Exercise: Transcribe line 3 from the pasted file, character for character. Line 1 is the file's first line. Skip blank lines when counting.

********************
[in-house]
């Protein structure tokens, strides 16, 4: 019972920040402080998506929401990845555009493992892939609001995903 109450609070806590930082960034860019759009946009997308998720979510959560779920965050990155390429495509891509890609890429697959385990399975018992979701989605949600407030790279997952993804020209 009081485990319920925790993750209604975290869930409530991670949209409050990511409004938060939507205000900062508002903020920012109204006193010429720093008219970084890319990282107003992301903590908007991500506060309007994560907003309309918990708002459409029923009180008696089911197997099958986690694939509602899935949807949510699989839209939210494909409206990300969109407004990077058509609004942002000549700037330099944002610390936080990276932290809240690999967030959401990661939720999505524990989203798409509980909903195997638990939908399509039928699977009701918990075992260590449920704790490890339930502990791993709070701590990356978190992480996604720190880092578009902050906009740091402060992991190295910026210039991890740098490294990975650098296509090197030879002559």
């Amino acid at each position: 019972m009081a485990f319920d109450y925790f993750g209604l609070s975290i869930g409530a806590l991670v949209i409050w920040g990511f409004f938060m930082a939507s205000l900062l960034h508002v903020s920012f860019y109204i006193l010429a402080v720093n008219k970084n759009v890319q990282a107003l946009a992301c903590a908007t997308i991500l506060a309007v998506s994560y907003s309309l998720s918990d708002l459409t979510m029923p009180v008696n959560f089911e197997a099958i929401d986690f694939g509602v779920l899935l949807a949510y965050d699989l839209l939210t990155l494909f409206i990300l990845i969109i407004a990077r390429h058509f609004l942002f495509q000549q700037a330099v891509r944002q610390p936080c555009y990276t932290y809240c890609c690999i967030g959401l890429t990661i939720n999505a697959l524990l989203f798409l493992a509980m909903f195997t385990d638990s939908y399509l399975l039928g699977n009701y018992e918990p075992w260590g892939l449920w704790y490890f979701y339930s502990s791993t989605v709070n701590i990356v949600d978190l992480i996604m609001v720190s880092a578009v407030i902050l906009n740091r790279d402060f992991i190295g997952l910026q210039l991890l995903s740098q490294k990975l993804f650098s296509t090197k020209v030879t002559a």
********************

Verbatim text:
């Amino acid at each position: 019972m009081a485990f319920d109450y925790f993750g209604l609070s975290i869930g409530a806590l991670v949209i409050w920040g990511f409004f938060m930082a939507s205000l900062l960034h508002v903020s920012f860019y109204i006193l010429a402080v720093n008219k970084n759009v890319q990282a107003l946009a992301c903590a908007t997308i991500l506060a309007v998506s994560y907003s309309l998720s918990d708002l459409t979510m029923p009180v008696n959560f089911e197997a099958i929401d986690f694939g509602v779920l899935l949807a949510y965050d699989l839209l939210t990155l494909f409206i990300l990845i969109i407004a990077r390429h058509f609004l942002f495509q000549q700037a330099v891509r944002q610390p936080c555009y990276t932290y809240c890609c690999i967030g959401l890429t990661i939720n999505a697959l524990l989203f798409l493992a509980m909903f195997t385990d638990s939908y399509l399975l039928g699977n009701y018992e918990p075992w260590g892939l449920w704790y490890f979701y339930s502990s791993t989605v709070n701590i990356v949600d978190l992480i996604m609001v720190s880092a578009v407030i902050l906009n740091r790279d402060f992991i190295g997952l910026q210039l991890l995903s740098q490294k990975l993804f650098s296509t090197k020209v030879t002559a």